Now, we have Korea, where next year will mark the one hundredth anniversary of the birth of "Glorious Founder" Kim il-Sung.  They plan to celebrate, with a "new," towering pyramid of a hotel.  But they may also have something else in mind.  Dan Miller:
Recently, the army of the DPRK increased its military capability close to the border with South Korea:
North Korea has recently moved fighter jets near the Northern Limit Line, the de facto maritime border, and ground-to-air missiles close to Baeknyeong Island. There is speculation that it plans a minor provocation while South Korean president Lee Myung-bak visits the U.S. since any show of unity between the two allies tends to incense the North. “The North Korean military was seen moving mobile missile launchers at a ground-to-ship missile base near the NLL,” a government source said. “There’s likelihood that the North will launch a military provocation” while Lee is away. The government is closely watching movements of North Korean artillery units. An intelligence source said, “The North Korean Army is showing movements similar to those seen right before it shelled Yeonpyeong Island last year.”
The ROK has declared a high state of alert. It may have been principally in response to DPRK movements, to the visit of ROK President Lee Myung Bak, to Washington or to both. After President and Mrs. Lee were welcomed at the White House on October 13th, President Lee became the first Korean president to visit the Pentagon, where he and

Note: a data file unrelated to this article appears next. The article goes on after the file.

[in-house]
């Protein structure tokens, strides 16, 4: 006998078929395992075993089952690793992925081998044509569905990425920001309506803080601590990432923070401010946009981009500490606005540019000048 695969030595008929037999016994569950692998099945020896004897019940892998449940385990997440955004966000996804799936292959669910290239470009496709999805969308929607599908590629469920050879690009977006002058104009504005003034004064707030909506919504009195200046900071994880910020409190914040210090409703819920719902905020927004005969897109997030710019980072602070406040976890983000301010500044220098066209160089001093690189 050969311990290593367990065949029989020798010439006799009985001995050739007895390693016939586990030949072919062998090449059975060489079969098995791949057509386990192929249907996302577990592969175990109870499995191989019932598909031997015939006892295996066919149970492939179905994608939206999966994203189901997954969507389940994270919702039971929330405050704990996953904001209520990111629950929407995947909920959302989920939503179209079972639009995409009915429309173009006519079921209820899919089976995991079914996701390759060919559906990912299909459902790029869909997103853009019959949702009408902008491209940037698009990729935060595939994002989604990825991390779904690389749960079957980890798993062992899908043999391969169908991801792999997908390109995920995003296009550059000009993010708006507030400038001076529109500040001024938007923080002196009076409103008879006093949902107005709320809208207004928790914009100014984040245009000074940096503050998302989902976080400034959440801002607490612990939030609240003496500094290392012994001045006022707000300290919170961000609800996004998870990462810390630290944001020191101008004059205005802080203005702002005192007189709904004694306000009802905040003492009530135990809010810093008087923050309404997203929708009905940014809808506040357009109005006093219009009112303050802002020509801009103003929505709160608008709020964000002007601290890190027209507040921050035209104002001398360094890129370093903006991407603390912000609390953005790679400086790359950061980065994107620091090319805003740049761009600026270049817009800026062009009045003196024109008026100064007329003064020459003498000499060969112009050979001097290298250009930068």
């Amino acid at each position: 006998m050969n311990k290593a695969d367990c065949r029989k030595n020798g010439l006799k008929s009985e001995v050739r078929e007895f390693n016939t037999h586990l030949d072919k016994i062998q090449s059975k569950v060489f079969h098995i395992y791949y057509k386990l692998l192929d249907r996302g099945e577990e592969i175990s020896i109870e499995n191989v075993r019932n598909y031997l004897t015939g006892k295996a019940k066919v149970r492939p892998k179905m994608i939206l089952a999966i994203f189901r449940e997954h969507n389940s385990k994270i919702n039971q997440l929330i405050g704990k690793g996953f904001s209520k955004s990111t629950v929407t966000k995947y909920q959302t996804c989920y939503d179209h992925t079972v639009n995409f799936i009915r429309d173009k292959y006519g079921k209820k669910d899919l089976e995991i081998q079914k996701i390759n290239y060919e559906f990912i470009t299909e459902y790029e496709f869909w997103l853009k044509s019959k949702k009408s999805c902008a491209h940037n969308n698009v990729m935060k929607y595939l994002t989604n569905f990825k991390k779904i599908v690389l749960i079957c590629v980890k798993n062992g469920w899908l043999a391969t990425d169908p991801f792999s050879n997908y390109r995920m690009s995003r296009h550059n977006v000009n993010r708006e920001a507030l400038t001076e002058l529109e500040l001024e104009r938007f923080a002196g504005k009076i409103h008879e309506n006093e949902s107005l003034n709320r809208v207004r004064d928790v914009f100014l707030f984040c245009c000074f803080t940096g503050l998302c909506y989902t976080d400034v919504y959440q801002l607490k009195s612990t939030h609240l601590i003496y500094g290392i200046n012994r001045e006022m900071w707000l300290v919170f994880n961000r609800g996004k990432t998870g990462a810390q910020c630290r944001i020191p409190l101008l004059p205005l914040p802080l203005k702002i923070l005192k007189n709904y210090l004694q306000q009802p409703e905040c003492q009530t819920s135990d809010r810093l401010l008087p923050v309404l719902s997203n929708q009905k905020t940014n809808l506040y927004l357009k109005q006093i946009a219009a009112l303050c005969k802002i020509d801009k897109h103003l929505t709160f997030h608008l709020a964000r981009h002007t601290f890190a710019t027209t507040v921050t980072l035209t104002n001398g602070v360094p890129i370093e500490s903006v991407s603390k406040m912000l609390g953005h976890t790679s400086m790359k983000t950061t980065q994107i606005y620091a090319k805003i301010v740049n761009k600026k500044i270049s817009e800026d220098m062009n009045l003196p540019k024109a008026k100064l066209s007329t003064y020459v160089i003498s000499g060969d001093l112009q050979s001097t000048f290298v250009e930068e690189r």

Defense Minister Kim Kwan-jin, presidential secretary for foreign affairs and national security Chun Young-woo, and secretary for national security strategy Kim Tae-hyo . . . met U.S. Defense Secretary Leon Panetta, Chairman of the Joint Chiefs of Staff Martin Dempsey, and most of the chiefs of the Army, Navy and Air Forces, according to Cheong Wa Dae.
They are said to have received “an unplanned briefing on the security situation on the Korean Peninsula from top military officials,” unrelated to any “special and pending issues.” It is not credible that such a briefing was unplanned and unrelated to pending issues. Is “unplanned” the same as “unexpected”?
The start of the Korean conflict, on June 25, 1950, was “unexpected” and shouldn’t have been; there were plenty of signals but we were not looking. [...] Importantly, under President Truman’s Secretary of Defense Louis Johnson, military spending had been cut drastically: